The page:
The 2012 edition of Baltic Pride unfolded peacefully in the centre of Riga, the Latvian capital. The pride event gathers LGBT people from Latvia, Estonia and Lithuania every year.
About 500 marchers walked in central streets, and gathered in an open park for speeches. Less than 50 protesters were present, and no force was used by the police.
Several politicians were present for the festivities, including Latvian Minister of Foreign Affairs Edgars Rinkēvičs at the rally, and Minister of Welfare Ilze Viņķele and Mayor of Riga Nils Ušakovs at a reception.
This success took place in spite of an independent Riga City councillor tabling a local bill to forbid the ‘propaganda of homosexuality’. The bill wasn’t examined by the Council.
Representing the LGBT Intergroup, Ulrike Lunacek MEP described the events:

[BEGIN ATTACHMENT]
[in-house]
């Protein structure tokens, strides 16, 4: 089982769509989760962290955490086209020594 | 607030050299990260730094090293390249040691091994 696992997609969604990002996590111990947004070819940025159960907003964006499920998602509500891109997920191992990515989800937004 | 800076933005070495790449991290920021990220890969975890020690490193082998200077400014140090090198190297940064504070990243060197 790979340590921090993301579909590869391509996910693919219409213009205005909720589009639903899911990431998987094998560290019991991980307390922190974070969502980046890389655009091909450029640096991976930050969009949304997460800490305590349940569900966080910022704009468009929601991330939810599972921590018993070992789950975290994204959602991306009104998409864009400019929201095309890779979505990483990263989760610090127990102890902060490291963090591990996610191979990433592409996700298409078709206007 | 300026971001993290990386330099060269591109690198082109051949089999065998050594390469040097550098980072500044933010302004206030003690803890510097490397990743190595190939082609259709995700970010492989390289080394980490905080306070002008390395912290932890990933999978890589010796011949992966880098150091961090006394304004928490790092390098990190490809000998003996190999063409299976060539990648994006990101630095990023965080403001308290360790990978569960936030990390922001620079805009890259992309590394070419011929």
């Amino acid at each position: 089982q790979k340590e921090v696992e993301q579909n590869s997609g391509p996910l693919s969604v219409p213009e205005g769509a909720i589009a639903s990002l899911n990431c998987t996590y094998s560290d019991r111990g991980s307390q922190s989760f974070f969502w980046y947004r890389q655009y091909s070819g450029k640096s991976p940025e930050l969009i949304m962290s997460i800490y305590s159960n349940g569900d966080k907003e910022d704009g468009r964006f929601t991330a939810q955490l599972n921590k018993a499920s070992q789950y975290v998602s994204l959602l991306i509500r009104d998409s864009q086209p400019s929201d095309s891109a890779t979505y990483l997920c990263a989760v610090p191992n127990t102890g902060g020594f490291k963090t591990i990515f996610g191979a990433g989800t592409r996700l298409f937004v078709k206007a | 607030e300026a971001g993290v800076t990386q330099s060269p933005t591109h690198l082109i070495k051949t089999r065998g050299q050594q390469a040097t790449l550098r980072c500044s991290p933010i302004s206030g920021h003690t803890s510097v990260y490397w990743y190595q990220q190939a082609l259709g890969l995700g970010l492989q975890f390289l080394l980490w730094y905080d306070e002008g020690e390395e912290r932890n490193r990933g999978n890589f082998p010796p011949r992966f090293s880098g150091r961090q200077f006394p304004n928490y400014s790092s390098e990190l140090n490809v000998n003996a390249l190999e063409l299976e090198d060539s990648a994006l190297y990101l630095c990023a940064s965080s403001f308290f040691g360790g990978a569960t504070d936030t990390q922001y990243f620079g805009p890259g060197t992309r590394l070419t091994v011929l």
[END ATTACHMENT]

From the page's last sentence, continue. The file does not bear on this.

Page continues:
Two ministers and the mayor turning up was unheard of before in a country where, six years ago, us Baltic Pride participants had to hide in a hotel, because the police couldn’t or wouldn’t protect us from radical protesters on the street.
This time everything was different: merely a couple dozen counter-protesters were pushed to the margins, we proudly walked through the center of Riga (not even stopped by heavy rain!), and the police did a very good job of protecting us where and when it was necessary.
Activists from Lithuania and Estonia joined, but also from Russia, Ukraine, Belarus, Armenia, Georgia, Kazakhstan and Kyrgyzstan. As I said on stage, it’s for homophobic laws to return to the closet, not for us lesbians, gays, bisexual and transgender people!
Our It Gets Better video, featuring Latvia’s European Commissioner Andris Piebalgs, was screened and loudly applauded.
Photo credits: © Vytautas ValentinavičiusPosted in: News stories, Recent news